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Chronic Disease Management: Bridging The Gap Between Physician Care And Homecare For Improved Patient Involvement In Self-Care.

Chronic disease management in homecare still isn’t getting the outcomes agencies desire. Consider your current program and whether it hasChronic Disease been updated in the last 10 years. If you aren’t seeing positive outcomes, then consider what’s missing from the MD office to the homecare environment. 

Coordinating Care Directly With MD: 

Coordinating care in a meaningful fashion is still tough across the healthcare spectrum. While technology allows access between different realms of healthcare, it doesn’t always translate well. It is tough when an MD practice wants communication in writing, but staff needs to speak with another clinician directly. It’s also difficult for MD offices if orders are not followed in the manner desired. Bottom line is that communication directly with the MD makes a huge difference in chronic disease management. Working with MD practices to develop streamlined chronic disease management will benefit everyone involved in care. Let’s look at how that translates into successful patient care. 

Chronic Disease Management WITH The Patient: 

When the patient is in the MD office, there is some amount of teaching completed with the patient. Because the patient may not see the MD for an extended period, is becomes difficult for the MD to evaluate patient understanding. A recent study showed improved patient engagement and capacity for self-care with 45-minute teaching sessions from medical student after the patient was seen by the MD. This is what homecare needs to emulate the day after the patient has seen the doctor. If the MD office works directly with homecare, the next nursing visit needs to be an extension of the MD visit. The point of disease management is not “sick” care. It is a way to best maintain health and well-being with a patient who believes in his or her own ability to manage the disease. 

What Are The Next Steps? 

In order to coordinate with an MD office on a coordinated management plan, your agency should be well-educated in chronic disease care. This includes all disciplines of clinicians. Here are the steps to take: 

  • Provide Chronic Disease Management Training To All Clinical Disciplines 
  • Update Your Chronic Disease Program 
  • Partner With Local Physician To Pilot Coordinated Program 
  • Frequently Evaluate The Efficacy Of The Program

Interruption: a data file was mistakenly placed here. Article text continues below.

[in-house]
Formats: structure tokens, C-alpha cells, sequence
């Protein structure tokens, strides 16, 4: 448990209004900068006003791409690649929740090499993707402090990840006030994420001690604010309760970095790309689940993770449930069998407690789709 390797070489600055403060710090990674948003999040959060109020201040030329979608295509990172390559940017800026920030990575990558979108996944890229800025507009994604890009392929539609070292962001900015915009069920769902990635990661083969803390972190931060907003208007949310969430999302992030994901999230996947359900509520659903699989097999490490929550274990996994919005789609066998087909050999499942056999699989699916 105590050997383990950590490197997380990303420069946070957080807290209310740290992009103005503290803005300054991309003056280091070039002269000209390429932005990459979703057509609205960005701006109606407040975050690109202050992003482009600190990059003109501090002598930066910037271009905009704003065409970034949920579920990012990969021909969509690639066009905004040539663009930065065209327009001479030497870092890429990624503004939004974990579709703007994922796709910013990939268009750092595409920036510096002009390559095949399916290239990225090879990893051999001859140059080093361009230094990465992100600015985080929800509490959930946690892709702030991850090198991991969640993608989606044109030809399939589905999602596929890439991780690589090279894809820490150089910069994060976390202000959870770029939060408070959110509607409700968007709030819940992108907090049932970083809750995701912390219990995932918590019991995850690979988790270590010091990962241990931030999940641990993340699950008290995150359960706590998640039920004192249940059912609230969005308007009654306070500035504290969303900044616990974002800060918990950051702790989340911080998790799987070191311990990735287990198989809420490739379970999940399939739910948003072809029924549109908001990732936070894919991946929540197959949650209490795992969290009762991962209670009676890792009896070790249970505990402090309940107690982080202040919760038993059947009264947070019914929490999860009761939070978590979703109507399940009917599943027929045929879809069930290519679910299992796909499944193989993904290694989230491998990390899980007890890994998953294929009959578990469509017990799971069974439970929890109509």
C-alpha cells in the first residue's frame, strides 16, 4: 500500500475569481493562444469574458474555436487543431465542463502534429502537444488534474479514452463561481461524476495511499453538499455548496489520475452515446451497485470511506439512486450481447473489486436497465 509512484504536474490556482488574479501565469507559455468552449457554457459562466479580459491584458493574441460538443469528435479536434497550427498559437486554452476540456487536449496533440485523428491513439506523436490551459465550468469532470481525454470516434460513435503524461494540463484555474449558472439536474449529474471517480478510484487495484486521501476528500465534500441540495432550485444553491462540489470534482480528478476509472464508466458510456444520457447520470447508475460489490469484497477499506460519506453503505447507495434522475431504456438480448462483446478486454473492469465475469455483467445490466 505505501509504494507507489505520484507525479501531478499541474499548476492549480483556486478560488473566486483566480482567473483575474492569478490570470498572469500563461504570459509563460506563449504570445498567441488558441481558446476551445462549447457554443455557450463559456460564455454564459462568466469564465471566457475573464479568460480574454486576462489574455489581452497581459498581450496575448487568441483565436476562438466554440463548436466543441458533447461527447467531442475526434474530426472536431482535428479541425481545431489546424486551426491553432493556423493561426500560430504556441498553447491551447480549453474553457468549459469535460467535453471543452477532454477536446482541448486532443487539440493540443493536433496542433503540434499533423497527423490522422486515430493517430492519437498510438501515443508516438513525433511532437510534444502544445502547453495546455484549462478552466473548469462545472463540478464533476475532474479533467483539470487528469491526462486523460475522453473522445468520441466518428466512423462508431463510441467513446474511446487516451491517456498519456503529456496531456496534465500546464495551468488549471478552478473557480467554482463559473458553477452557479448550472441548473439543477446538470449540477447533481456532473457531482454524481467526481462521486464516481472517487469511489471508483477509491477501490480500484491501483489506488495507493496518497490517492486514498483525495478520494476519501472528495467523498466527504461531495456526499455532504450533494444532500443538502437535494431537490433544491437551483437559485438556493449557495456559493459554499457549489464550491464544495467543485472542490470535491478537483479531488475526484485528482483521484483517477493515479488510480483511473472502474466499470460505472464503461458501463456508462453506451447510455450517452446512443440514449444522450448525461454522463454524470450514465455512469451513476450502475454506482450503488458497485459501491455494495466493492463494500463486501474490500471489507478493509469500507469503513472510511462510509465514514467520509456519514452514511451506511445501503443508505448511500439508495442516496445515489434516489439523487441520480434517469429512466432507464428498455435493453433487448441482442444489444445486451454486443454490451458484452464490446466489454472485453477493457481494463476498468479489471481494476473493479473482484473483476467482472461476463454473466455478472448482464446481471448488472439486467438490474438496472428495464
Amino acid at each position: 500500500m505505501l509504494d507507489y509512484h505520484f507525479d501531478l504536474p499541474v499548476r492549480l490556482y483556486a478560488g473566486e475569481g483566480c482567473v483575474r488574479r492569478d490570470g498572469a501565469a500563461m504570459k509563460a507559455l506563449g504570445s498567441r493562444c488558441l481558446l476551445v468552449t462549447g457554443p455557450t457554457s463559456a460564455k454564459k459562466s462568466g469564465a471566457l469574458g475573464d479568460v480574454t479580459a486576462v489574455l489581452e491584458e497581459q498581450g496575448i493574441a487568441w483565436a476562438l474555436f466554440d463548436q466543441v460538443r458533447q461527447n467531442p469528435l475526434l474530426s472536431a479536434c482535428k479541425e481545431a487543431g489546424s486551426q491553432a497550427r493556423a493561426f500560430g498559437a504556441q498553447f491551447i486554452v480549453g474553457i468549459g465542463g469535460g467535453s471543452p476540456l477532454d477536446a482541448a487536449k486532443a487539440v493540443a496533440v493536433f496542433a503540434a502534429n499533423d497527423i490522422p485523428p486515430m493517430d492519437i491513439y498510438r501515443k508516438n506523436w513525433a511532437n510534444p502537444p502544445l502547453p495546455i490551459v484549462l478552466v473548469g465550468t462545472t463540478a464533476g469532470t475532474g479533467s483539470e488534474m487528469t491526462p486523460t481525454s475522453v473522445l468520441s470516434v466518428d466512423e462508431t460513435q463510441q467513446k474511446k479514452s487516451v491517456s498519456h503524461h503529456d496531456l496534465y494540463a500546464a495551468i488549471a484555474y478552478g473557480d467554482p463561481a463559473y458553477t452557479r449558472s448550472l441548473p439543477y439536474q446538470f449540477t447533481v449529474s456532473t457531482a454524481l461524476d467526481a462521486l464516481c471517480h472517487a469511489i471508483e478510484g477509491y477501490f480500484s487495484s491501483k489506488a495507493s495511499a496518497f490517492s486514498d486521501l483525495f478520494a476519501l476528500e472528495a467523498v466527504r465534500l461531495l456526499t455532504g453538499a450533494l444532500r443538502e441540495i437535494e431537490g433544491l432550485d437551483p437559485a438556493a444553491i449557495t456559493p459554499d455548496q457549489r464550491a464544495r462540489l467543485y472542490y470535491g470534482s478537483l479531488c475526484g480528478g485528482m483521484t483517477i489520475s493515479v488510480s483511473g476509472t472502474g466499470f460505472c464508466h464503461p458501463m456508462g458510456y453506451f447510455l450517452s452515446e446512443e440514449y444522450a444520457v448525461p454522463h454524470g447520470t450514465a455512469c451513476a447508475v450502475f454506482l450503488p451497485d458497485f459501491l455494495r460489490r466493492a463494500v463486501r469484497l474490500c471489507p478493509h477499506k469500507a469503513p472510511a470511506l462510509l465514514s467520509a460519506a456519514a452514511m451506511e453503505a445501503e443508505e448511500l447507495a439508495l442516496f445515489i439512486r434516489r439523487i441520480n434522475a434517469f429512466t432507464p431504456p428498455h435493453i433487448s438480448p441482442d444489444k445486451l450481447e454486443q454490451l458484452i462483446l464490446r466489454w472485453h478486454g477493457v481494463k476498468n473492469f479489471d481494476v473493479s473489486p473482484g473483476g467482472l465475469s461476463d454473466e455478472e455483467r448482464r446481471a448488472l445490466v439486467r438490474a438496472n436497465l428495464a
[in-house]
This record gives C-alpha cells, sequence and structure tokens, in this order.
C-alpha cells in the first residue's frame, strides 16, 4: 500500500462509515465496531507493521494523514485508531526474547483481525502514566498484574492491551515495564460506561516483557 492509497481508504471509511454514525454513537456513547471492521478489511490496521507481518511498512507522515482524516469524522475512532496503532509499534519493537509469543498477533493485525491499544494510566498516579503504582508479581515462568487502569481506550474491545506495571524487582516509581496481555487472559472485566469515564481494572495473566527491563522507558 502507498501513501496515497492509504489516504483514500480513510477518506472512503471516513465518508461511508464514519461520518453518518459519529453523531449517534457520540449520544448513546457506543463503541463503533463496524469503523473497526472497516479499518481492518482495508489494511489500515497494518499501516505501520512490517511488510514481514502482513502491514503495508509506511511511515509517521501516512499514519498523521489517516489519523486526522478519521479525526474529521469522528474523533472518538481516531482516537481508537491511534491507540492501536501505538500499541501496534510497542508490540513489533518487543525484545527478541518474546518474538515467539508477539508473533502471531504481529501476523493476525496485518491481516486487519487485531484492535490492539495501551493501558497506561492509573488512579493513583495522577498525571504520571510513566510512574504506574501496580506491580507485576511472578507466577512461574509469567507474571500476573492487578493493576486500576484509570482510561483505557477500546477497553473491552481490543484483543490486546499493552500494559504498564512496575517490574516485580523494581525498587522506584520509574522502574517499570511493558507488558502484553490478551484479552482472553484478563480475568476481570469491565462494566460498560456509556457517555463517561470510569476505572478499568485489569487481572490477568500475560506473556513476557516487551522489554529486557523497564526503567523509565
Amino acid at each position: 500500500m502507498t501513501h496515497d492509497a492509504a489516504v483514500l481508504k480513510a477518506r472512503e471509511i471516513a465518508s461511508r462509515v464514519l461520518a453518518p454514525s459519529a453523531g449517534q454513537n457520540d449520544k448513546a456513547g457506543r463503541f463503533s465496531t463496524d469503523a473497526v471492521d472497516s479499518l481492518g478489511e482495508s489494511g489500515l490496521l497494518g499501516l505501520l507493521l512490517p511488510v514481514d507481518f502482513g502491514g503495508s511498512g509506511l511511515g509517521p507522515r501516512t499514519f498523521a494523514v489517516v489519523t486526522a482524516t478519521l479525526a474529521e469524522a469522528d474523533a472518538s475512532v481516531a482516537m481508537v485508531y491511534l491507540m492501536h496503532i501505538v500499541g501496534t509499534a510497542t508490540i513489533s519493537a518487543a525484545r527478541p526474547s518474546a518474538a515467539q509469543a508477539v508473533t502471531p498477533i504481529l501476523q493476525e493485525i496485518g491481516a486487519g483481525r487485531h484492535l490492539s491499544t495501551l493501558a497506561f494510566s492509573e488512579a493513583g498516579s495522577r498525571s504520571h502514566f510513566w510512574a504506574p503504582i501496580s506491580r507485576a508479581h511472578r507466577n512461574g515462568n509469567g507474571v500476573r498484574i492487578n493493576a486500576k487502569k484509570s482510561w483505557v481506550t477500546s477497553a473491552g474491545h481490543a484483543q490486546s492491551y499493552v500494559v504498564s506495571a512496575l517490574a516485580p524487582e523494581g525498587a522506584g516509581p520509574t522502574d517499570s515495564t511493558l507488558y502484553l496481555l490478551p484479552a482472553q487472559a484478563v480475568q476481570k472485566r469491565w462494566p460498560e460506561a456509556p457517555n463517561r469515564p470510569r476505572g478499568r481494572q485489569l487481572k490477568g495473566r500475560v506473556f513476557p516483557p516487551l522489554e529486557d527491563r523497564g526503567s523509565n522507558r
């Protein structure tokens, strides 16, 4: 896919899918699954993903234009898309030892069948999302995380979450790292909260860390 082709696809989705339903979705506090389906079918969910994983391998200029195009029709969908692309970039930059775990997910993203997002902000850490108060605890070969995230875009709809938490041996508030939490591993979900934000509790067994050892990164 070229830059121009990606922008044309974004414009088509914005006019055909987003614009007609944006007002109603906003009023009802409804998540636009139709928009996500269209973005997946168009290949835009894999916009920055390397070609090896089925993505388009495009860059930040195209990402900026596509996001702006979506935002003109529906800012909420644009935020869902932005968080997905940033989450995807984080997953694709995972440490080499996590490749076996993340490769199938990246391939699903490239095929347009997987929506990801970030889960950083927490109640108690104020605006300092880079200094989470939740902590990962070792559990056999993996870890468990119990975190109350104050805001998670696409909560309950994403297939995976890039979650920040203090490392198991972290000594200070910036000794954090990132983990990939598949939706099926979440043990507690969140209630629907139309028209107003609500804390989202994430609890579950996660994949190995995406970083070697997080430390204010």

• Use The Partnership And Program As A Marketing Tool 

Chronic Disease Management And Training Programs:

At Kenyon Homecare Consulting, we specialize in education and training programs focused on high quality outcome-based care plans. To see if Kenyon is the right fit for your agency needs, call us at 206-721-5091 or contact us online for your free 30-minute consultation. 

 

In The World Of Homecare, Do You Still Plan Care Like It Is Public Health And Not Home Health? Make Sure You Don’t Miss The Forest For The Trees In The PDGM Picture!

MedicareThe saying that someone can’t see the forest for the trees has been around a long time. With Home Health PDGM, this is important to consider in your agency. It may sound counteractive to all you read regarding specificity of patient care, but it isn’t. Let’s break down this well known saying to how it relates to your agency.

Forest For The Trees In Your Agency:

We have become a very detail-oriented industry, haven’t we? The proper wording is listed in your EMR. All The boxes are checked before you finalize the visits. Here is the issue, we have become so focused on so many details, we don’t see the forest. We only see a bunch of smaller trees. In the process, agencies run more like the public health department of yesteryear. Meaning, patients are held for a long time and everything is managed from A to Z. With PDGM, there is a hyperfocus and intensity of care over a shorter period of time. If you are in the PDGM world, then care planning can’t be 1 week 9.

The Care Plan In PDGM:

If you are an agency that still has a bunch of 485s seeing the patient one time a week consistently, then you need to address this “routine” care before PDGM gets here.  This means eduction to staff about intensity of services. Frontloading care is not the number of visits. It’s about the intensity of the care provided by each discipline each visit. It’s time to put some visit protocols in place and make sure staff is completely coordinated regarding care planning. Consider help to change the care planning paradigm in your agency.